Projected growth of the two most significant onshore renewable energy technologies – wind and solar – to meet government targets will have land use requirements amounting to hundreds of thousands of acres.
In a recent submission to the House of Commons Business, Energy and Industrial Strategy (BEIS) Committee inquiry on decarbonising the power sector, the Central Association of Agricultural Valuers (CAAV) noted that recent government energy and emissions projections data suggest that total installed renewables capacity will be 70GW by 2040.
At 1.2 acres for each MW of wind – land taken to site turbines, foundations, transformers, tracks and other associated equipment, not the area enclosed by a wind farm – 4.3GW of wind would require 5000 acres. For solar photovoltaics (PV), at 3.5 acres/MW, an additional 3.9GW of solar would require nearly 14,000 acres of land.
And it could go even higher. The five-fold increase in solar PV by 2035 suggested in the Energy Security Strategy implies an increment of 56GW, a combined annual growth rate of 13% and a further land take of nearly 200,000 acres. This might, though, still be a more efficient use of land to produce power and with less effect on potential food production than biofuels.
“There is a significant gap between the historic rate of installation of renewables capacity and the rate implicit in the Energy Security Strategy,” said CAAV secretary and adviser Jeremy Moody. “The entire delivery mechanism requires an overhaul if the targets are to be reached, starting with a coherent government approach spanning policy, economic regulation, development consent and fiscal conditions.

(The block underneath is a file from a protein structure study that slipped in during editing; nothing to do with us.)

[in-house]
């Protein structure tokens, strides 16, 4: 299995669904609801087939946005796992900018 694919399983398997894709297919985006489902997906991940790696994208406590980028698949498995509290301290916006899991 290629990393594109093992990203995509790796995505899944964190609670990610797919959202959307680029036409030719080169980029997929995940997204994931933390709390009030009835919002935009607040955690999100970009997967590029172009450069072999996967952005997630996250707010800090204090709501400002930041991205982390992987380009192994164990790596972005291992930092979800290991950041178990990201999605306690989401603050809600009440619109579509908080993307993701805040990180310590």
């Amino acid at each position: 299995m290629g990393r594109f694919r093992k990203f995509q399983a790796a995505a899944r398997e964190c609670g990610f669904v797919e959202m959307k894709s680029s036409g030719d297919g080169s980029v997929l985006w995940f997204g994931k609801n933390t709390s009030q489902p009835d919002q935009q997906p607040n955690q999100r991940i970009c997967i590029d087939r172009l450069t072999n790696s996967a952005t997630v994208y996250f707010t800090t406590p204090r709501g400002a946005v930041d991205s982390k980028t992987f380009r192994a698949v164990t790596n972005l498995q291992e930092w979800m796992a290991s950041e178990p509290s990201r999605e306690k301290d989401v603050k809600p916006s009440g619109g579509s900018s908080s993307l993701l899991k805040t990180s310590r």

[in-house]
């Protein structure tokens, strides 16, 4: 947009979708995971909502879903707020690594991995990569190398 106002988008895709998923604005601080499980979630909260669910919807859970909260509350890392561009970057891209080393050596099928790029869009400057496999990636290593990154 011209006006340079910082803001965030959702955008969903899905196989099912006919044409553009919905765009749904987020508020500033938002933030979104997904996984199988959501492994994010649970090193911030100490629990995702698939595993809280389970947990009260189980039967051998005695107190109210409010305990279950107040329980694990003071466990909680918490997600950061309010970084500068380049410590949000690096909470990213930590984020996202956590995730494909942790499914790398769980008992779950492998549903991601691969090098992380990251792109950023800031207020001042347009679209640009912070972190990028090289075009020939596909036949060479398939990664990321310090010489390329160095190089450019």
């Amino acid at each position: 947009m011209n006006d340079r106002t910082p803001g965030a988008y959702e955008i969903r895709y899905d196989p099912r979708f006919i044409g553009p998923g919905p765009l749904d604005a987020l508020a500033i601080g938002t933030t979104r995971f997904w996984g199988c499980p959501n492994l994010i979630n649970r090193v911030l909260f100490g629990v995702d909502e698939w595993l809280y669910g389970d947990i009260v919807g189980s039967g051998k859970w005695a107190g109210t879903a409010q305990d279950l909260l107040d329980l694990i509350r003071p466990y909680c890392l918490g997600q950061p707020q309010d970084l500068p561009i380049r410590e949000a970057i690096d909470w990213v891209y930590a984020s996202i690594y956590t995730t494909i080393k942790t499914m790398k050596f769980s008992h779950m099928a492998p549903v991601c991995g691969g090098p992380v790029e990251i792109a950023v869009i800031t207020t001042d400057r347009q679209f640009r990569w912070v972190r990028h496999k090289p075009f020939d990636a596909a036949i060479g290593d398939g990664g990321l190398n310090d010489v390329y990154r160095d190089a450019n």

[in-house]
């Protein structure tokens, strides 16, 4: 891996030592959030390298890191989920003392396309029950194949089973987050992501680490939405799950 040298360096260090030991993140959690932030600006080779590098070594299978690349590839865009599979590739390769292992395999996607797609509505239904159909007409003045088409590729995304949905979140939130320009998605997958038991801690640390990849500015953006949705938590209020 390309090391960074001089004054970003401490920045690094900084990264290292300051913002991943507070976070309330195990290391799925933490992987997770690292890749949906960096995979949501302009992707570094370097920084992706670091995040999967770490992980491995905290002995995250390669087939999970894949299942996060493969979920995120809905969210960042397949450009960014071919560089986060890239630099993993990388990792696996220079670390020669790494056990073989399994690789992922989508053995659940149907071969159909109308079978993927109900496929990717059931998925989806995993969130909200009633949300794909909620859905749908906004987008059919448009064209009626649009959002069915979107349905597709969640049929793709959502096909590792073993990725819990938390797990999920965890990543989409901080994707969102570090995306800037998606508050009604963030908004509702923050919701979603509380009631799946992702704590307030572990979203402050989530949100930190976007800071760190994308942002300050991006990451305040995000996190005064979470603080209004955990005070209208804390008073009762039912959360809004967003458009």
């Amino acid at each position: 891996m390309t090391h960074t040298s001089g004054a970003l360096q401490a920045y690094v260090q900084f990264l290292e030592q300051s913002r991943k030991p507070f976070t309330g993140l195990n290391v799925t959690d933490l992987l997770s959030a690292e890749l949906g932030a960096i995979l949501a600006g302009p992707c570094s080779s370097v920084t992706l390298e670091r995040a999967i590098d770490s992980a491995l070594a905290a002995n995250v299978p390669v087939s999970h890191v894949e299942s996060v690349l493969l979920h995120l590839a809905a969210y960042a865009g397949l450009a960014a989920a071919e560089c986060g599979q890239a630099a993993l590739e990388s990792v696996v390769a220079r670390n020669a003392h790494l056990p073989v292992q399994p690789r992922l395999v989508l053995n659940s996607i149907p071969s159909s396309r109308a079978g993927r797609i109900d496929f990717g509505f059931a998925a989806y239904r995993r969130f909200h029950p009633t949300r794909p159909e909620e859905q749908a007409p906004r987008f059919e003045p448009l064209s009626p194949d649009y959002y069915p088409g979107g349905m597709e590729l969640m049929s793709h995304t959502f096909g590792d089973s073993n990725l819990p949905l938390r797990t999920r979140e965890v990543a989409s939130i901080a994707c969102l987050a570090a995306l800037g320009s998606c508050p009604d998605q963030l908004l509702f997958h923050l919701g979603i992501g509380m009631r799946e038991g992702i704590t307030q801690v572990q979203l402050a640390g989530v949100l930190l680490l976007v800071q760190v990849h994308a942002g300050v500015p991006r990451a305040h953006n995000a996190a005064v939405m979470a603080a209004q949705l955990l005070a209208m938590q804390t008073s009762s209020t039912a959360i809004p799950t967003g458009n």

“The current balance between food security, renewable electricity generation at least economic cost, carbon sequestration, making space for nature and preserving the landscape cannot be maintained.”
As well as power generation, distribution and transmission capacity are also likely to come under demand pressure. “There is already a backlog of existing connections and developers report being told they may have to wait up to ten years,” said Moody. “As the economy transitions to a much greater reliance on electricity, the large projected increases in generation must be matched by a transformation of the transmission and distribution system.” Electric vehicles and heat pumps will just add to the pressure on rural power lines.
The Department for Business, Energy and Industrial Strategy (DBEIS) and the Energy Markets regulator (Ofgem) recognise the need to build more storage and encourage greater consumer flexibility. But this is to be based on the current energy market framework without the need to reform until the 2030s.
“First, while storage can improve electricity system flexibility and help manage peaks of supply and demand, it cannot substitute entirely for connections and increased transmission and distribution capacity,” said Moody.
“Second, it is hard to see that any market and regulatory arrangements alone would be able to deliver these changes. CAAV members report that getting a grid connection for generation projects is difficult and recommend landowners start work on a grid authorisation early so that they can get a place in the queue.”
Ambitious plans to scale up renewables and other low carbon generation need similarly ambitious and credible plans for the transmission and distribution systems to avoid dooming the enterprise to failure, he says.